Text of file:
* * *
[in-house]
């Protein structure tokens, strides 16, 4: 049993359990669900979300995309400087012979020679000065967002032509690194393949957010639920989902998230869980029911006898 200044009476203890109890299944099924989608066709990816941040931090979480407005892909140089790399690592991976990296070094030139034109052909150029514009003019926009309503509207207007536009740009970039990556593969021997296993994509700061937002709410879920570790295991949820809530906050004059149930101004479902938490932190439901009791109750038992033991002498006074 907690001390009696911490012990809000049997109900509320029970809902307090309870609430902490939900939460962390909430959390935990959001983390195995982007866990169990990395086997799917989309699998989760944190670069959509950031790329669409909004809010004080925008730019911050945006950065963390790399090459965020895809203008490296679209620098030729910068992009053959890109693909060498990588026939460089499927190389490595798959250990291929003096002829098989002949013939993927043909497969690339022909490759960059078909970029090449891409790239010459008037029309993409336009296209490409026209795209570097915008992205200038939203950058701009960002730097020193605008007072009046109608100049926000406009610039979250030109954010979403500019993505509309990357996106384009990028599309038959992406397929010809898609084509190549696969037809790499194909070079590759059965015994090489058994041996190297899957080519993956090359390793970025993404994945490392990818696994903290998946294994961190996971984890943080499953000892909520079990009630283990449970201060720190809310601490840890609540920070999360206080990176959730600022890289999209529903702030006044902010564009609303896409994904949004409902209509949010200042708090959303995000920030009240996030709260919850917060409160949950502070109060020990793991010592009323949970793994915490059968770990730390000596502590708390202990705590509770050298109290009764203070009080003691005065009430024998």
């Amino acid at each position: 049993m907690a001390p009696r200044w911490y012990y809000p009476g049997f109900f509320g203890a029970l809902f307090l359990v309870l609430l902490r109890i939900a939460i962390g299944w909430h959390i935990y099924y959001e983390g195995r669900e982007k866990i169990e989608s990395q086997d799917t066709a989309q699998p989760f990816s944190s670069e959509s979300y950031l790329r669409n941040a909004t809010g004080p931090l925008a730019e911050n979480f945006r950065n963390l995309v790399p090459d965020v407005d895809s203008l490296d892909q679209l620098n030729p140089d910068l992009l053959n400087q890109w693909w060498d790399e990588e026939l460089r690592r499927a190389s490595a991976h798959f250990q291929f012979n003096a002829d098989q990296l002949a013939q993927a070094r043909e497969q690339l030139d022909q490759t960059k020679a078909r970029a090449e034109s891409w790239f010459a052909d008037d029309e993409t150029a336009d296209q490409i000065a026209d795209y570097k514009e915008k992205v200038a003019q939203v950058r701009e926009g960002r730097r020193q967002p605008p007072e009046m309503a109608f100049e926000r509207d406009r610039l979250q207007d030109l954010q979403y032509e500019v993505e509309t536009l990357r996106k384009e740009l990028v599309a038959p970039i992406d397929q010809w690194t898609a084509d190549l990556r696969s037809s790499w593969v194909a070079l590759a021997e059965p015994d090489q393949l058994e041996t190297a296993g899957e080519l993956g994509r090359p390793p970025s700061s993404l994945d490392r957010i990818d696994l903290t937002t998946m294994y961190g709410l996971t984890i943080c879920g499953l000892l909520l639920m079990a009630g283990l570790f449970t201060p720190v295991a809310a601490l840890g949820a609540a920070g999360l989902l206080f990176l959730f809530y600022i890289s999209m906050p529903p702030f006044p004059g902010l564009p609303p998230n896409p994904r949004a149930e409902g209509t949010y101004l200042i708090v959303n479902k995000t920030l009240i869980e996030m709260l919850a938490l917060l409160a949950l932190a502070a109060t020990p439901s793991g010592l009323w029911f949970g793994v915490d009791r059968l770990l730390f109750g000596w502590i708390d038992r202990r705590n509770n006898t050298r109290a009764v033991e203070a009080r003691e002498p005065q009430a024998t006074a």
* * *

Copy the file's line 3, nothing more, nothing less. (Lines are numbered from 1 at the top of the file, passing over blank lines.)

């Amino acid at each position: 049993m907690a001390p009696r200044w911490y012990y809000p009476g049997f109900f509320g203890a029970l809902f307090l359990v309870l609430l902490r109890i939900a939460i962390g299944w909430h959390i935990y099924y959001e983390g195995r669900e982007k866990i169990e989608s990395q086997d799917t066709a989309q699998p989760f990816s944190s670069e959509s979300y950031l790329r669409n941040a909004t809010g004080p931090l925008a730019e911050n979480f945006r950065n963390l995309v790399p090459d965020v407005d895809s203008l490296d892909q679209l620098n030729p140089d910068l992009l053959n400087q890109w693909w060498d790399e990588e026939l460089r690592r499927a190389s490595a991976h798959f250990q291929f012979n003096a002829d098989q990296l002949a013939q993927a070094r043909e497969q690339l030139d022909q490759t960059k020679a078909r970029a090449e034109s891409w790239f010459a052909d008037d029309e993409t150029a336009d296209q490409i000065a026209d795209y570097k514009e915008k992205v200038a003019q939203v950058r701009e926009g960002r730097r020193q967002p605008p007072e009046m309503a109608f100049e926000r509207d406009r610039l979250q207007d030109l954010q979403y032509e500019v993505e509309t536009l990357r996106k384009e740009l990028v599309a038959p970039i992406d397929q010809w690194t898609a084509d190549l990556r696969s037809s790499w593969v194909a070079l590759a021997e059965p015994d090489q393949l058994e041996t190297a296993g899957e080519l993956g994509r090359p390793p970025s700061s993404l994945d490392r957010i990818d696994l903290t937002t998946m294994y961190g709410l996971t984890i943080c879920g499953l000892l909520l639920m079990a009630g283990l570790f449970t201060p720190v295991a809310a601490l840890g949820a609540a920070g999360l989902l206080f990176l959730f809530y600022i890289s999209m906050p529903p702030f006044p004059g902010l564009p609303p998230n896409p994904r949004a149930e409902g209509t949010y101004l200042i708090v959303n479902k995000t920030l009240i869980e996030m709260l919850a938490l917060l409160a949950l932190a502070a109060t020990p439901s793991g010592l009323w029911f949970g793994v915490d009791r059968l770990l730390f109750g000596w502590i708390d038992r202990r705590n509770n006898t050298r109290a009764v033991e203070a009080r003691e002498p005065q009430a024998t006074a």